After being plagued by drought and economic stagnation last year, 2018 could be the year Africa returns to focus for all the right reasons. While not a country in the Frontier Markets benchmark, the economic health of South Africa has ramifications for a large part of the vast continent. We witnessed positive political developments in South Africa at the end of 2017, with the ruling African National Congress party electing business and market-friendly candidate Cyril Ramaphosa to be its next president. This has been followed in February by his ascension to National President.
We have high hopes this will mark a reform inflection point and begin the unwinding of the alleged state capture presided over by former President Jacob Zuma. Ramaphosa is expected to unveil his plan of action in the coming weeks and, combined with an anti-corruption drive, we will hopefully see billions of US dollars of investment by corporates, local pension and insurance funds unlocked.
Good things may well come in pairs, as the positive development in South Africa unfolded only a month after President Robert Mugabe was ousted after 37 years as President of Zimbabwe. We welcome the change and hope to see fully free and fair elections this year, which would provide much needed legitimacy to the government. This should also free up substantial investment dollars to re-invest and help re-establish the former ‘bread basket of Africa’. As investors in listed equities, we would welcome a return to what was previously one of the largest and most-liquid stock markets on the continent.
As the backdrop in South Africa improves, it will have a positive knock-on effect to neighbouring countries – such as Namibia, Botswana and Zambia. Commodity producer Zambia has been benefitting from some recovery in the copper price, but this tailwind must be cemented by finalisation of their pending IMF deal, which has yet to be fully agreed. Hopefully, Mozambique will see an end to the effects of the ‘Tuna debt’ crisis and a resumption of previously sky-high GDP growth rates – supported by investment in its extensive gas fields.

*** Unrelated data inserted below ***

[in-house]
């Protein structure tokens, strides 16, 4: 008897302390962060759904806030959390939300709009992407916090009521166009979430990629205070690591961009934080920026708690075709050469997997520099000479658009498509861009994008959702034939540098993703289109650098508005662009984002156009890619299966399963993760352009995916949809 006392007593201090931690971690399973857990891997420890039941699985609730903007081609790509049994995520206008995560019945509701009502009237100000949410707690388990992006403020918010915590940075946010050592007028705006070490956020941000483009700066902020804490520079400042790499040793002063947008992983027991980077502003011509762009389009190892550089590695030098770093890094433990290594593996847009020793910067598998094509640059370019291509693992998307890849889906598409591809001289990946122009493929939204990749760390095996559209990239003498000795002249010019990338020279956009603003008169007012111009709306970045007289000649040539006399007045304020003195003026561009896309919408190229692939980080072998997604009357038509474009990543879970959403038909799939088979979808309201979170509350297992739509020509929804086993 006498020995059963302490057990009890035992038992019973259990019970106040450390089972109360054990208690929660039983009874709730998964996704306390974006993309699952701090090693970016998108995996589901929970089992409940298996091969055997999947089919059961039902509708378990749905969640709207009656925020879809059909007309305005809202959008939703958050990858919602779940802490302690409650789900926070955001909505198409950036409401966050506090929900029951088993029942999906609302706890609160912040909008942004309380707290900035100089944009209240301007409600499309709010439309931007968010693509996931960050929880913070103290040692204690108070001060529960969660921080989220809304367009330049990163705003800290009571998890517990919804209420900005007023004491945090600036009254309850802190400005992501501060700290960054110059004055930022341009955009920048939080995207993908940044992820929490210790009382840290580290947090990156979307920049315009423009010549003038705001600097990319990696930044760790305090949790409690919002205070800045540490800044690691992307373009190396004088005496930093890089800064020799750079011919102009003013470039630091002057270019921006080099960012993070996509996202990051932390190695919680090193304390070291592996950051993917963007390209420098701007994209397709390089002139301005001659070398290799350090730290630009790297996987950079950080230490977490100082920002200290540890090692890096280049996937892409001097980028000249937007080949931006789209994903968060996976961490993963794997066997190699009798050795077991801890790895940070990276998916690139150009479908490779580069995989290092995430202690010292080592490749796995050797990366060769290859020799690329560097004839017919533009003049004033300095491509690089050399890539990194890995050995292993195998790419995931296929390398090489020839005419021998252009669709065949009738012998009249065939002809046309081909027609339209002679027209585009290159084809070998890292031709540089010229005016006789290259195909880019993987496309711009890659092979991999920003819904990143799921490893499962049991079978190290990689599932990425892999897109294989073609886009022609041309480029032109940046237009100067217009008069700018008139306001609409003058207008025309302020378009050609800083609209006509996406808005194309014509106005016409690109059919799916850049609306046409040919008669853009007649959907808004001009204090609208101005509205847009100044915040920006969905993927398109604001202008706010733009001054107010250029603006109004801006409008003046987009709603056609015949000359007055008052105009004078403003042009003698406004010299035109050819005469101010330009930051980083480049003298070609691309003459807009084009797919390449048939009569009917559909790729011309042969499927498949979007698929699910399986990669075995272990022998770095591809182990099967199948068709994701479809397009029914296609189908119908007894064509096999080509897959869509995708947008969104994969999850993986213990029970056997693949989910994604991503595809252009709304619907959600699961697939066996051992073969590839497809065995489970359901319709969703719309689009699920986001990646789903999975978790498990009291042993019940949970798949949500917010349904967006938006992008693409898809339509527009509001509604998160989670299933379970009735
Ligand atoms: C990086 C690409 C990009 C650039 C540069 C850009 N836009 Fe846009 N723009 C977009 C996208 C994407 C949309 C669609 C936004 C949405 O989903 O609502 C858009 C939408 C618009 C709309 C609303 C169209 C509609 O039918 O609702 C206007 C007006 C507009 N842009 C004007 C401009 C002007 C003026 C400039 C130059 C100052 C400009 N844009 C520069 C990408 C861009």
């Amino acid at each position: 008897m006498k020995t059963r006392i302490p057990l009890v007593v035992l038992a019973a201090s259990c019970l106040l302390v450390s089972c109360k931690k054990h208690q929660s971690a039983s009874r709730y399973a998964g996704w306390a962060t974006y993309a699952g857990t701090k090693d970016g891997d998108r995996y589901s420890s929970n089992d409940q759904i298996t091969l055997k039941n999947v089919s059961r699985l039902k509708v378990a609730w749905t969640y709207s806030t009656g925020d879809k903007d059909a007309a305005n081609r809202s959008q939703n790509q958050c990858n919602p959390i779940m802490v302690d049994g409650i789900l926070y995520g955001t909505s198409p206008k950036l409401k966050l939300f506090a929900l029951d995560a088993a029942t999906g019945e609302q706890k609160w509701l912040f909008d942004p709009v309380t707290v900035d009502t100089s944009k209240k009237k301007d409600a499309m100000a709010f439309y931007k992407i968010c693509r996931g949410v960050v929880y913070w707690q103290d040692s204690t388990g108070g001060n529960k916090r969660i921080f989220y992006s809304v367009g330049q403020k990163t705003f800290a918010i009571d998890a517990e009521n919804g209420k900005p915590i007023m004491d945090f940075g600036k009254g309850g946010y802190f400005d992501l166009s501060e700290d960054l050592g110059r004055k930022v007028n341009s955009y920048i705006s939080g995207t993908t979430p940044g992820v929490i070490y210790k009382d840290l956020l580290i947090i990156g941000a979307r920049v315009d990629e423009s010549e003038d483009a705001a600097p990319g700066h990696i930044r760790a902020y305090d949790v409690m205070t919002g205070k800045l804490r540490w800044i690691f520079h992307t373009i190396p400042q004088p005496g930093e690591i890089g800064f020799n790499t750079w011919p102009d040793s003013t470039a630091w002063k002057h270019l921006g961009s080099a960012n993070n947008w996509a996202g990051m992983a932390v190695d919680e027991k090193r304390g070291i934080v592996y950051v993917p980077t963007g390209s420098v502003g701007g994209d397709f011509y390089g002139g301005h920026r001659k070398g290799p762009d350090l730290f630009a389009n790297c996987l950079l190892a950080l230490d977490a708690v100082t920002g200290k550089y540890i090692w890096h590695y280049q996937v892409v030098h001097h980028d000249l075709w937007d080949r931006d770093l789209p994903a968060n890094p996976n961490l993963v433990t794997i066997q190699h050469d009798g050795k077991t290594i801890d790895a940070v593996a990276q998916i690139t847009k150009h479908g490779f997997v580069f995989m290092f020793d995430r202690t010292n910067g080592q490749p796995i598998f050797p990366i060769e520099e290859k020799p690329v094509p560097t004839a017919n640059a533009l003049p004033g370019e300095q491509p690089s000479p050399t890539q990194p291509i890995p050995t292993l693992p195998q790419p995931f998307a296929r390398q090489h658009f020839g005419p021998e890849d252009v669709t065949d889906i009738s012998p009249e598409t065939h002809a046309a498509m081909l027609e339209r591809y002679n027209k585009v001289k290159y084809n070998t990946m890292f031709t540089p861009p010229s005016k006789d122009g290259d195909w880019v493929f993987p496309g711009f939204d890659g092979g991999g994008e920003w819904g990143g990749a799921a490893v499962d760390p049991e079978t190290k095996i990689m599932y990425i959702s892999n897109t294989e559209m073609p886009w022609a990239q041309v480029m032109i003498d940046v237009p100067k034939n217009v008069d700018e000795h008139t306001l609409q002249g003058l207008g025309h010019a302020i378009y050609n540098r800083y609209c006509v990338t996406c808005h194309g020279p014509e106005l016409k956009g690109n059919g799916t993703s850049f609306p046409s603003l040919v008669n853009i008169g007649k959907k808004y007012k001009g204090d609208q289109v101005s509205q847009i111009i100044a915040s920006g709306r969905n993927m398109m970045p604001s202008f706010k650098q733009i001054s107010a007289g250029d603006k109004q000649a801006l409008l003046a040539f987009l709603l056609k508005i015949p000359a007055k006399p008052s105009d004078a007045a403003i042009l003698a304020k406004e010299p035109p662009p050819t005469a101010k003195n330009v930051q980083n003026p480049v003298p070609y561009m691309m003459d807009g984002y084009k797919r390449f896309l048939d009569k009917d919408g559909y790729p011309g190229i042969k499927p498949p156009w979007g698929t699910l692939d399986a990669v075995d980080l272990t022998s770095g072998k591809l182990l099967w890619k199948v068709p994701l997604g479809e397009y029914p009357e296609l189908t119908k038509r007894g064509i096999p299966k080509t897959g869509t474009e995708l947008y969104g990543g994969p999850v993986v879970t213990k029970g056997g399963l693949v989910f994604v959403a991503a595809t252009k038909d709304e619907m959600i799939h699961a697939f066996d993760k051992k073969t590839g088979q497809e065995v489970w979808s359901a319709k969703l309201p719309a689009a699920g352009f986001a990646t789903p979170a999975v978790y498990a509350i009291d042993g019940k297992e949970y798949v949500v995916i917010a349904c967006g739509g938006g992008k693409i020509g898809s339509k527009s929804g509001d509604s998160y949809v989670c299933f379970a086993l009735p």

Tanzania could be on the cusp of a new positive era, should we note clear evidence that President John Magufuli’s clampdown on select industries is genuinely an anti-corruption drive. Although not a Frontier country, we also keep watch on Egypt given its relative importance to regional growth. After the devaluation of its Egyptian Pound in 2016, we have seen a sharp rise in inflation and look forward to a domestic recovery and the re-election of President Abdel Fattah el-Sisi.
Following recent elections the President of Kenya, Uhuru Kenyatta, will now start thinking about his legacy. The most important development to watch is a lifting of caps on interest rates charged by the banks. The cap has meant banks have not been able to price risk sufficiently and has withdrawn credit extension from the economy – particularly in the SME area, which is the life-blood of any thriving economy. As for Morocco’s economy, it is well positioned to benefit from continued momentum in the European recovery. Ongoing calm in relation to Islamic extremism is also a must, due to the importance of its tourism sector. In Nigeria, we want to see unification of all the various exchange rates, as well as for the resulting official exchange rate to be free-floating. This would provide the necessary confidence for significant foreign re-investment in the country and accelerate the economic improvement which now looks to be underway with help from a stronger oil price.